I am another of her featured “experts” who has faulted her treatment of the eyewitness testimony she got from me and others.

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Makers of Snowden Documentary Face Legal Showdown over Leaks

CIA Author Points to U.S. Supreme Court Precedent

By Frank Snepp, January 8, 2015

A recent “exclusive” from The Hollywood Reporter reveals that Edward Snowden’s producer, who helped turn his secrets-bust into an Oscar-contending documentary, could be facing a financial bust for her trouble.

Laura Poitras, Film director

Laura Poitras, Film director

A newly filed lawsuit alleges that Laura Poitras and her production associates are guilty of helping the former NSA contractor breach his fiduciary obligations to the government.

If they lose, they could be obliged to forfeit all profits from “Citizenfour,” the documentary they filmed about Snowden and his decision to expose some of the NSA’s most sensitive classified information.

Kansas attorney Jean Lamfers filed the suit on behalf of a former government worker who argues that Snowden and his collaborators should not be allowed to profit from his leaks. The plaintiff, Horace Edwards, who insists he is acting for the public, seeks to have a “constructive trust” imposed on the profits that would cause them to be turned over to the government.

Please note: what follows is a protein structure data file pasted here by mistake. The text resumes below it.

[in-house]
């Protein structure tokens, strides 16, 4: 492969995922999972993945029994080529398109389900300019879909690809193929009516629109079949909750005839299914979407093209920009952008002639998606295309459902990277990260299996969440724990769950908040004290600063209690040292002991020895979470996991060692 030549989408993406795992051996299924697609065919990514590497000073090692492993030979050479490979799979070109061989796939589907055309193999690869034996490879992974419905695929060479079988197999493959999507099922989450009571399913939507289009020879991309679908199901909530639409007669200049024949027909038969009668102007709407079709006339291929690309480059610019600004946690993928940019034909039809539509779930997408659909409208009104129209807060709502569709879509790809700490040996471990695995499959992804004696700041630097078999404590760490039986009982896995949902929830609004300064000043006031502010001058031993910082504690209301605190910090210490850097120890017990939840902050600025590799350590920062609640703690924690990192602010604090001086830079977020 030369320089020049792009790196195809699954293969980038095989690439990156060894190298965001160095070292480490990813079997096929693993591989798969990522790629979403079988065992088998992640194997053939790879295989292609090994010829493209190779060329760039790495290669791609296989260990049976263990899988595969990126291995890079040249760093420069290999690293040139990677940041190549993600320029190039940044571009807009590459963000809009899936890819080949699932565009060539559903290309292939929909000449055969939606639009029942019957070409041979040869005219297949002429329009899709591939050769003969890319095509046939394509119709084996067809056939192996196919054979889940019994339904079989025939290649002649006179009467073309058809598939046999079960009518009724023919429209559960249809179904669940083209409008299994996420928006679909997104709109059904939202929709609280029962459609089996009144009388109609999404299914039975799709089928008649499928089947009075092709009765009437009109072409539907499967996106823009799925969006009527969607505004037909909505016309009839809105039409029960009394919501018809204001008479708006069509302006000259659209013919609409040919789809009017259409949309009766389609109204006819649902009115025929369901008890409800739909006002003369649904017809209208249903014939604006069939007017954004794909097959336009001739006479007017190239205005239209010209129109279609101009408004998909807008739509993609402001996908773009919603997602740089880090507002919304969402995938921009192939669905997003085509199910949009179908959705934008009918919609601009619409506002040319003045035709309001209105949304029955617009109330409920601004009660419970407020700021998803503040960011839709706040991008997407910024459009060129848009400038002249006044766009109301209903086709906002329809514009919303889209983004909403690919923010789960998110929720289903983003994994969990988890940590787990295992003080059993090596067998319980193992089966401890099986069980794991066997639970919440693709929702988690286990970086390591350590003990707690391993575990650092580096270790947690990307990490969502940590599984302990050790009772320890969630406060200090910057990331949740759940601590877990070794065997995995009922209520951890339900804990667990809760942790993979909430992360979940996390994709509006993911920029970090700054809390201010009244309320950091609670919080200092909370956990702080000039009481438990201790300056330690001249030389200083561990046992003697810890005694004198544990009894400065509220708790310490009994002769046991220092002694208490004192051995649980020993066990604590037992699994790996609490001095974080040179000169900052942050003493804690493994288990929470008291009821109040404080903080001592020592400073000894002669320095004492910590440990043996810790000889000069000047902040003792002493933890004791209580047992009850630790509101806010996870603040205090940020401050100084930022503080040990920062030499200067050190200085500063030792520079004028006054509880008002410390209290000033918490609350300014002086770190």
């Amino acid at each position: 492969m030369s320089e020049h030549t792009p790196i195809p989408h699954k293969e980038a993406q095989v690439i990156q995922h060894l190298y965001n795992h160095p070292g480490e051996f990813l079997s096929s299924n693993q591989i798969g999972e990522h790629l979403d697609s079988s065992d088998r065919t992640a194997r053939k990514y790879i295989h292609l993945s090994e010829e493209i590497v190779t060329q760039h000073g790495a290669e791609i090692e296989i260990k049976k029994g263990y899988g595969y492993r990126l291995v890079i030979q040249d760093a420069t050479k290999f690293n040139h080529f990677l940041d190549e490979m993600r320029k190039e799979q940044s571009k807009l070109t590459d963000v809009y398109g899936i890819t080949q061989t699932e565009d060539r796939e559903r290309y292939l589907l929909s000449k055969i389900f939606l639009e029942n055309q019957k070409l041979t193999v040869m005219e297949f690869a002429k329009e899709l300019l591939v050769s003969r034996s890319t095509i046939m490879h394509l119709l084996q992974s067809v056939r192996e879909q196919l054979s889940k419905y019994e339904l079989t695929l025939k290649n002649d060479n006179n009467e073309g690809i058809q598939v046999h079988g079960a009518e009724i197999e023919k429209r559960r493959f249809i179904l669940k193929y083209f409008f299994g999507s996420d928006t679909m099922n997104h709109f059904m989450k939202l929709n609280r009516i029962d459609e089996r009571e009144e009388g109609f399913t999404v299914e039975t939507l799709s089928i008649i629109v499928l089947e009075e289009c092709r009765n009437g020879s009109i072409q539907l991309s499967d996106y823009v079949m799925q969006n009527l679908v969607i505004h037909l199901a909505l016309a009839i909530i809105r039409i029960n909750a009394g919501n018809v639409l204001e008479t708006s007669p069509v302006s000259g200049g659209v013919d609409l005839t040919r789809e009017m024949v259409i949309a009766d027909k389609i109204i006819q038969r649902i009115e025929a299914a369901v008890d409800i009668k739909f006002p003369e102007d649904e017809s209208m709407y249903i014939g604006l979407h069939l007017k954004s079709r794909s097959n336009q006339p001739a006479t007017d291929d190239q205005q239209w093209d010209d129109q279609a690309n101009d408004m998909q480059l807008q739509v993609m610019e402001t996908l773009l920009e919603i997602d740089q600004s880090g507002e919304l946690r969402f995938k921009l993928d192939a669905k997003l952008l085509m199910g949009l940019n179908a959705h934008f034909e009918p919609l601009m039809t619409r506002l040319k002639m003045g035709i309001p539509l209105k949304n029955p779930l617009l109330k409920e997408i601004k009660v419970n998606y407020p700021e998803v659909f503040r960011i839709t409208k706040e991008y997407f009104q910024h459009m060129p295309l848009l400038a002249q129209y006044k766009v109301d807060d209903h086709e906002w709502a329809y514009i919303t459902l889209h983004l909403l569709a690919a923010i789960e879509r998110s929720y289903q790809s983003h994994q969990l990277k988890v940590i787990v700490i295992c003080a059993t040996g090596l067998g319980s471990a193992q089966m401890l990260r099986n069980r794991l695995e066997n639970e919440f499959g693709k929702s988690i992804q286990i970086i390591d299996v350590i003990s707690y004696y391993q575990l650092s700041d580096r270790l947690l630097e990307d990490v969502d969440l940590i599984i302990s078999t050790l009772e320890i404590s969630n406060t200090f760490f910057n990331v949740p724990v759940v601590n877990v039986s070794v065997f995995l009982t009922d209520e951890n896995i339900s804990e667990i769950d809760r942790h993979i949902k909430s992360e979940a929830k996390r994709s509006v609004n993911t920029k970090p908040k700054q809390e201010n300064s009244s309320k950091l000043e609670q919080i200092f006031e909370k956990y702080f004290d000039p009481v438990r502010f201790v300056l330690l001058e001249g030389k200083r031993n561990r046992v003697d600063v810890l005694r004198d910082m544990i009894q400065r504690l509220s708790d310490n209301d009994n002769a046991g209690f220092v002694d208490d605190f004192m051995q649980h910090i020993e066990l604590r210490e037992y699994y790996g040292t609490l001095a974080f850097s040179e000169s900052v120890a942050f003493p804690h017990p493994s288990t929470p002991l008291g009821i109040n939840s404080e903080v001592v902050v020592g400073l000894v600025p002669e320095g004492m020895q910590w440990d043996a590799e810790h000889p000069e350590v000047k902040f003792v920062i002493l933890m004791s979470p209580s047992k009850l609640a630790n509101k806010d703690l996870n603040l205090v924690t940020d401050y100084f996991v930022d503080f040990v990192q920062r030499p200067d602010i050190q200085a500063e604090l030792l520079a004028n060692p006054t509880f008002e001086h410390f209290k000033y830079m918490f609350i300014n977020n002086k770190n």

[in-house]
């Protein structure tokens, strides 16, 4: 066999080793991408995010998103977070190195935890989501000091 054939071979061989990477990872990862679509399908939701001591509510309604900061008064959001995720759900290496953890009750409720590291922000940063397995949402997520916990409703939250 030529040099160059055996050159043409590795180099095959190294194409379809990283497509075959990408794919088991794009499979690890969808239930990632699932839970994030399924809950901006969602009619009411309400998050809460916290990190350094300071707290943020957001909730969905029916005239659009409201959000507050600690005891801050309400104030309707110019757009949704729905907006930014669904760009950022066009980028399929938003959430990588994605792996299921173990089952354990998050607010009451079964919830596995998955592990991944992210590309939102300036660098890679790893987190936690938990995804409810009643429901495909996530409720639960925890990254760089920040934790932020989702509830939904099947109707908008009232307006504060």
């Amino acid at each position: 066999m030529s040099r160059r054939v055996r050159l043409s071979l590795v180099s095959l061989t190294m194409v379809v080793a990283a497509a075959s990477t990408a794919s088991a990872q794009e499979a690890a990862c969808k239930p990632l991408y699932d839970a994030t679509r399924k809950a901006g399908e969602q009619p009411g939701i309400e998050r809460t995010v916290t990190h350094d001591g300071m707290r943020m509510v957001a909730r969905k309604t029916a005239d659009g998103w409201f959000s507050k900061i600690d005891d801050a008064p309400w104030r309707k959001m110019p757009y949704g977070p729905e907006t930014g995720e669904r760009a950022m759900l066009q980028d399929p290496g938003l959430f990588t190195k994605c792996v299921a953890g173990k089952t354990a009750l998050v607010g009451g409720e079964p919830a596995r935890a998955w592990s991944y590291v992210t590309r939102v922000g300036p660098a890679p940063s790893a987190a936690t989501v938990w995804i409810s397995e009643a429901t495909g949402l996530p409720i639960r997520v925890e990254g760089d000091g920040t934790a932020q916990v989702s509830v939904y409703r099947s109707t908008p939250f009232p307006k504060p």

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Think Obama should be tougher? Then think about Nixon.

President Nixon prided himself on his tough-guy image and his reputation for strategic risk-taking. (AP)

President Nixon prided himself on his tough-guy image and his reputation for strategic risk-taking. (AP)

Those who fault President Obama for not being belligerent enough toward Russia and Iran — or assertive enough in dealing with the crises in Iraq, Gaza, Syria and Afghanistan — would do well to remember how poorly the feckless bravado of President Nixon served us and our allies in Vietnam.

Nixon prided himself on his tough-guy image and his reputation for strategic risk-taking. He learned the dubious art of brinkmanship as Dwight Eisenhower’s vice president during the height of the Cold War. And, as he later acknowledged, he came to admire Soviet leader Nikita Khrushchev for his simple ability to “scare the hell out of everybody.”

Once Nixon became president and was faced with the daunting task of forcing the North Vietnamese to negotiate — even as U.S. forces withdrew from Vietnam and U.S. antiwar sentiment peaked — he began trying to “scare the hell out of everybody” to gain leverage against Hanoi.

“I call it the madman theory,” Nixon told his aide H.R. Haldeman. “I want the North Vietnamese to believe I’ve reached the point where I might do anything to stop the war.”

His calculated displays of rashness included invading Cambodia, making a jaw-dropping opening to China and initiating the “Christmas bombing” of Hanoi in late 1972.